Recently I learned that it was proper to "float" the right hand chords in Part A' of "Widmung". Easy enough to know what the piano teacher meant, i.e., play more softly with a light touch - but how to achieve it? She did not say, and I was finding it hard to do.

A few days ago and all of a sudden I remembered an item that I had successfully employed over a year ago on the same kind of problem.

Then I had taken an old, fairly inexpensive "diamond" ring that was a bit too large for my finger (pictured at the start of this blog, in case you wondered what that fluff ball thing was that is hanging off the score?), inserted about a two-inch long strip of cotton (the ones that come inside pill bottles), fluffed it up and pulled the sides around into a circle until it looked a bit like a flower of spun cotton candy.

For "Widmung" practice, I now put my cotton candy ring on a finger of my right hand, and when I look at it (it's hard not to look at!), it reminds me to "float that right hand like a cloud."

I just discovered something that makes this even more effective: involve another sense besides just the visual one - physical feeling! I slightly wet the bottom of the ring and cotton so that I now I don't just see it, but I feel it when I wear it. I'm going to try putting the ring in the freezer for a few moments before practice to enhance sensation cues even more.

I also added another visual cue. I thought to print a lovely picture of puffy clouds in a blue sky (think Montana) and glue it behind the second page of the score. Now when I transition to Part A' I will surely see clouds sticking up about an inch from the page when I start to play.

(N,B, Subsequent to composing the above, during my next coaching session on "Widmung", Chelsea gave me yet more apt visual images for that right hand in Part A' with respect to achieving proper lighter dynamics. I could think of fish swimming (perhaps an octopus floating upward?). And with respect to shaping the phrases (a very tricky, complex task in this particular piece!), she gave me the mental image of an infinity circle implying a rise and fall in endless repetition, as applied for example, to the three introductory bars that resemble the resonate chimes of cathedral bells.)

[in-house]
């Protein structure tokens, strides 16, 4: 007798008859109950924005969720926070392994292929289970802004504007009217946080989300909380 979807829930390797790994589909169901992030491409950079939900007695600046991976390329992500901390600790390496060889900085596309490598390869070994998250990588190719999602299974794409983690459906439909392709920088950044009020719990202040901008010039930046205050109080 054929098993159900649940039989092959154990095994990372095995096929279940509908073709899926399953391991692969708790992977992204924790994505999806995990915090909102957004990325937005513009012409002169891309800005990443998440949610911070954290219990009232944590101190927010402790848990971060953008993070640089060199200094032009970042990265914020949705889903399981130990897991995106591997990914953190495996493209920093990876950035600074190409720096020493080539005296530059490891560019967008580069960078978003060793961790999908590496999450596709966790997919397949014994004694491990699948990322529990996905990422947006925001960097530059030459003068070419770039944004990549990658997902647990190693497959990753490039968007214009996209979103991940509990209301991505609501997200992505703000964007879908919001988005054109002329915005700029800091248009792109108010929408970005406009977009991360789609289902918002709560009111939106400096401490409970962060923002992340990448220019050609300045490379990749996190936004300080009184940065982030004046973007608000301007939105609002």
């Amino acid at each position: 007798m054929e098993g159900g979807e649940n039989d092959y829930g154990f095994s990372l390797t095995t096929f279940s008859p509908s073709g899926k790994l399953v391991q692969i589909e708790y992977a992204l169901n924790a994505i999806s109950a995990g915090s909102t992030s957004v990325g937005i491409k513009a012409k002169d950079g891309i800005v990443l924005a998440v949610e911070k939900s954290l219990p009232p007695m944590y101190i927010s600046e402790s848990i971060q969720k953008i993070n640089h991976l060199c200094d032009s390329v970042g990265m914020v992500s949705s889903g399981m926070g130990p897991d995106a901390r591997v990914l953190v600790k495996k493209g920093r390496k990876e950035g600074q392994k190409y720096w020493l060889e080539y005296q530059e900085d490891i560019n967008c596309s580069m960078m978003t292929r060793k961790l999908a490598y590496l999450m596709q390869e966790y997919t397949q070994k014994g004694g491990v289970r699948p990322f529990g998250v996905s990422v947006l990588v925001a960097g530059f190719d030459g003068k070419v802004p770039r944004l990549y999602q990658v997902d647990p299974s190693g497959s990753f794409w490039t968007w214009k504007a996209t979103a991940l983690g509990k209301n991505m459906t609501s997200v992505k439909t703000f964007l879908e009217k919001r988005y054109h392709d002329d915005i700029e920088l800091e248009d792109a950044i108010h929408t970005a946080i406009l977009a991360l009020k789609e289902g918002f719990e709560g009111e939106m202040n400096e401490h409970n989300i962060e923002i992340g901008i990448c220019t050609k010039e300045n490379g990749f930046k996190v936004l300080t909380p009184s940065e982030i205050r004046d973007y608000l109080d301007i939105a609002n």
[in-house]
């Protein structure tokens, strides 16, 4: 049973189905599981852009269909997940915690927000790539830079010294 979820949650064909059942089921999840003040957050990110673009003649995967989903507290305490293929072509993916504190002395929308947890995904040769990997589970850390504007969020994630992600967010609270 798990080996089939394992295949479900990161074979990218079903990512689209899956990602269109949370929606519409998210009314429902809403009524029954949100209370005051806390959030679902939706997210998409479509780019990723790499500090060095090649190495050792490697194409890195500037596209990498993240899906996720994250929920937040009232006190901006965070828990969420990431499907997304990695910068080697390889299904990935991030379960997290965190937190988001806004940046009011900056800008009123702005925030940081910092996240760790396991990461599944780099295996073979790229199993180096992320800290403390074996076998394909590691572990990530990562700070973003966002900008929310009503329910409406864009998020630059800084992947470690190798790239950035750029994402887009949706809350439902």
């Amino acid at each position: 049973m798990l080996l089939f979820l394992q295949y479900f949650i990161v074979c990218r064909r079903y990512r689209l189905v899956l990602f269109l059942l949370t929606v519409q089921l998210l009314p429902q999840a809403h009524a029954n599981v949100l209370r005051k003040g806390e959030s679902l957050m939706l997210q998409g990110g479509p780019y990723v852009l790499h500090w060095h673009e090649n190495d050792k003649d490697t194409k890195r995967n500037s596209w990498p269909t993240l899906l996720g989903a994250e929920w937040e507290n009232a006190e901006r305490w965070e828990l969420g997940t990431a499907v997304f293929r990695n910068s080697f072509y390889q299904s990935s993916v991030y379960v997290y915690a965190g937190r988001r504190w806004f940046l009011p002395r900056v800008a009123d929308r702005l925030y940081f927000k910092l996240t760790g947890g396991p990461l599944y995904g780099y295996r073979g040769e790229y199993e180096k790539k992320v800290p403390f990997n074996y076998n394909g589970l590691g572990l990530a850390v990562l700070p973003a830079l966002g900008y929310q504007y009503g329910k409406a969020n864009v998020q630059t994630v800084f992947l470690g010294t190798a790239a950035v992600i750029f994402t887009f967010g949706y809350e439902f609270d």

As a result of trying out various visual images, I haven't yet accomplished the proper right hand lightness thoughout Part A' (it is now unevenly light and too heavy!), but I think I hear progress - and I'll take such small gifts now and forevermore, and move forward from there!


*I've gratefully recovered from tendinitis, for the most part by time and effective physical therapy. Today any over-practicing hints of the inevitable return of that painful affliction, so I limit my time at the piano to no more than 30 minutes several times a day. I also stretch my entire body before sitting down, and employ one of Noa's strategies for effective practice which makes for faster progress and less time at the piano. (What works best for me is interleaved practice combined with one or two of the day's specific technical or musical goals written on a 5 x 8" card, then I practice with the results recorded on the same card, and a new technique chosen to fix the remaining evident problems, and so on.)

**Yes, I do mark up my score when initially learning a piece - but before I start I make several xerox copies of it and on the first, I feel free to use multiple colored markers for note identification or instructions to aid me. Later I switch to an unmarked copy and continue until the piece is memorized, That way I don't ruin my scores, especially if they are beautiful and expensive Henle scores!

Also, I don't "cotton" to using the word "striking" or even "hitting" the right note, nor the word "attack". Those words seem far too aggressive, too "manly-man", and certainly not apt when playing a lyrical piece or pianissimo phrases. Thus, I opt to use the alternate, more objective word of "press".


DOLOR (Spanish for "pain")

I feel dolor, I fail not to cry

Because the world is passing by

And I cannot imagine

How to play Faure,

His Ballade* fair that after rest

Takes to air, unleashed,

Unfettered, as if nothing mattered

But his flight of soul.

I feel keen pain that in three years

I’ve gained not much in tone or touch,

And speed defeats my every desire

To play my Duchess fair.

Some say I’ve come along,

And for some seconds I hear my song

Which speeds away,

My swagger tamed, my ego dulled,

And wonder I, can I unfurl,

Unroll, then freely play my love

Of song and composition

From the bottom rung

Of my pianistic position?